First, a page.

She is one of the biggest rising stars of the Swedish music scene. And we have no doubt: her music is ready to take the world! Sounds European! had the honor of talking to her, and the interview is amazing! These are our 10 questions for ISA:
Sounds European!: Our music experiences, when we are younger, usually influence our adult preferences. How about yours? Who were your music idols when you were growing up? Who did you enjoy listening? Do you feel any artist has influenced your work?
ISA: My absolute biggest idol when I was growing up was Beyoncé. And she still is a big inspiration for me today. She has been a role model when it comes to performing, vocal technique and songwriting. In addition to Beyoncé, I listen a lot to Kehlani, Chris Brown, Bryson Tiller and Brandy, to give a few examples. Every song I hear inspires me to improve my songwriting and singing.
SE!: What are your first singing memories? At what age did you start singing and what songs did you like performing?
I: One of my first singing memories is when I sang in our living room back at home. Mom bought a microphone from a toy store and I loved to perform with it. One of my favorite songs at the time was "Mamma mia" by ABBA, so that was probably sung a hundred times every week. Each time we had guests over for dinner, I demanded for everyone's attention. It was always my time to shine, haha.
SE!: You were an early bloomer: your talents were clear and you started having your work recognized at a very young age. How did you face fame and recognition, being such a young person? What are the pros and cons of being a "teen talent"?
I: In 2012, I released my first single, "Bomb", and participated in the Swedish TV show Sommarkrysset. A year later, my second song, "What are we", got out. I started to make a name for myself, but not on a huge scale. Not until I was competing in Melodifestivalen, in 2015, did I have my big break.
The benefit of being a teen artist for me has been to get experience at an early stage. I've got to know a lot of producers, songwriters, other artists and people in the music business. And with over 100 gigs, performances in TV shows and a lot of interviews, I feel professional and comfortable, though I am only 19.
The drawback of becoming famous in your teens is that it can be harder to do the transition of becoming a more adult artist. Because you have to change people's perception of who you already are.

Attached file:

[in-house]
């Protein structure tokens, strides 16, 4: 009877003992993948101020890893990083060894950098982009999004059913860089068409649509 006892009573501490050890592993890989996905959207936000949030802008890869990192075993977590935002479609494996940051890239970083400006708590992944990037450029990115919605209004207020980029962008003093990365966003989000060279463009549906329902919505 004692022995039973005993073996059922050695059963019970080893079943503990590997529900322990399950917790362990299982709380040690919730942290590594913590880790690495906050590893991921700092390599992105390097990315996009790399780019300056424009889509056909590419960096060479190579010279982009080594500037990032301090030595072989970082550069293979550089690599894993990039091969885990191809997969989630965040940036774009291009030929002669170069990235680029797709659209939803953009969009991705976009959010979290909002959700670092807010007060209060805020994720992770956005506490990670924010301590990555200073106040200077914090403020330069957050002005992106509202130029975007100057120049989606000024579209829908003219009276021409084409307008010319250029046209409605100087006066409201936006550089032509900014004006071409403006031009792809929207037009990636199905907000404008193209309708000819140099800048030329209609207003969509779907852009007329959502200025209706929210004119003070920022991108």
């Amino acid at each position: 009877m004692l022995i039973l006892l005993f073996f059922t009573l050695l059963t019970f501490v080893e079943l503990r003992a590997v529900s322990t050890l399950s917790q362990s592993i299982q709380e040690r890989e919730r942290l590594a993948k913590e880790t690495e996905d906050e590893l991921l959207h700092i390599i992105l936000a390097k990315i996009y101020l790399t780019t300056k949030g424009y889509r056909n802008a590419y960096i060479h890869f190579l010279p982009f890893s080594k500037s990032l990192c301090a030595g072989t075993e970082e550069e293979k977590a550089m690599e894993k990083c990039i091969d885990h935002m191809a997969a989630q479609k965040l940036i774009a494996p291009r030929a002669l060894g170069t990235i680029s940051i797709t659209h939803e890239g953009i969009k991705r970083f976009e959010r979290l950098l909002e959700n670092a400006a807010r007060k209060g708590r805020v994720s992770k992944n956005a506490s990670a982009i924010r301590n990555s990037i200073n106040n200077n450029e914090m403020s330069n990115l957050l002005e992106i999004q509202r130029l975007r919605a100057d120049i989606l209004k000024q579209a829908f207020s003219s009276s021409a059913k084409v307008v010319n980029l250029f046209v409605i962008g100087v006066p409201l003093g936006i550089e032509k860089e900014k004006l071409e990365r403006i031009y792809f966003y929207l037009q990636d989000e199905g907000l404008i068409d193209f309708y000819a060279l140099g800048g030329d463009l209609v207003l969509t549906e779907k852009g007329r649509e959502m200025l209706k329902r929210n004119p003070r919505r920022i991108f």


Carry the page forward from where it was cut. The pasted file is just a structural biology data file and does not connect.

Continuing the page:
SE!: You had, in our opinion, two excellent participations on Melodifestivalen. We absolutely love both of your songs which were part of it. How was your experience in the festival? What are your memories of it? Is it something you would consider trying again, in the future?
I: It was the scariest but best thing I have ever done. I learned a lot about being in the center of attention in an extreme way, having papers writing about me during a period with a lot of pressure and expectations. Right now, my focus isn't to be a part of Melodifestivalen again. But it's stupid to say never.
SE!: As we see it, you are a complete pop singer: you don't stick to only one kind of pop music. You try different subgenres, from ballads to electropop, exploring several possibilities pop can offer. How would you define your own music? And what other genres do you still plan to record?
I: I would define my music as urban pop. I am a big fan of modern R&B and hip-hop, which will be reflected in some of the songs I am gonna release from now on.
"I plan to be the next artist from Sweden breaking worldwide" (Picture: official Facebook page)
SE!: You come from one of the most important countries when it comes to pop music. How do you see the history and the current moment of Swedish pop? And how is it to develop your work in Sweden?
I: I only see benefits with coming from Sweden if you are aiming for an international career, which I am. We got both fans' and people in the music business's attention. I think that Max Martin, Avicii and Zara Larsson have proved what a talent from Sweden can accomplish. I plan to be the next artist from Sweden breaking worldwide.
SE!: Sweden is a country whose music usually crosses all borders. Therefore, most songs are recorded in English. Is it an established matter in the Swedish market, using English in pop songs? Would you consider recording singles in Swedish, or do you feel more comfortable in English?
I: Since my goal is to make it internationally, I have focused on writing and singing in English. But if you wanna grow big within the Swedish borders, I think it's a smart move to make music in Swedish. It's easier to make people connect with your music. I would love to release something in Swedish some time, maybe like a feature track with a Swedish rapper.
SE!: What are your professional projects for the near future? What can your fans expect from you?
I: I have been writing a lot of music over the past year, and my fans can definitely expect great releases during 2017 and 2018. It's a new, more grown-up ISA – more real, if you know what I mean. I am more excited than ever!
SE!: If you could choose anyone, who would be some Swedish and international artists you would like to collaborate with?
I: Man, it's hard to choose... But right now, I would love to work with Zara Larsson and Justin Timberlake.
SE!: We would like to finish this interview with a song of yours. What is your favorite song by ISA, and why?
I: Oh, my favorite song I have released is probably "Let it kill you". It gives me goosebumps every time I hear it and I get inspired by the lyrics. It's about believing in yourself, fighting for what you love. Even I need that pep talk sometimes.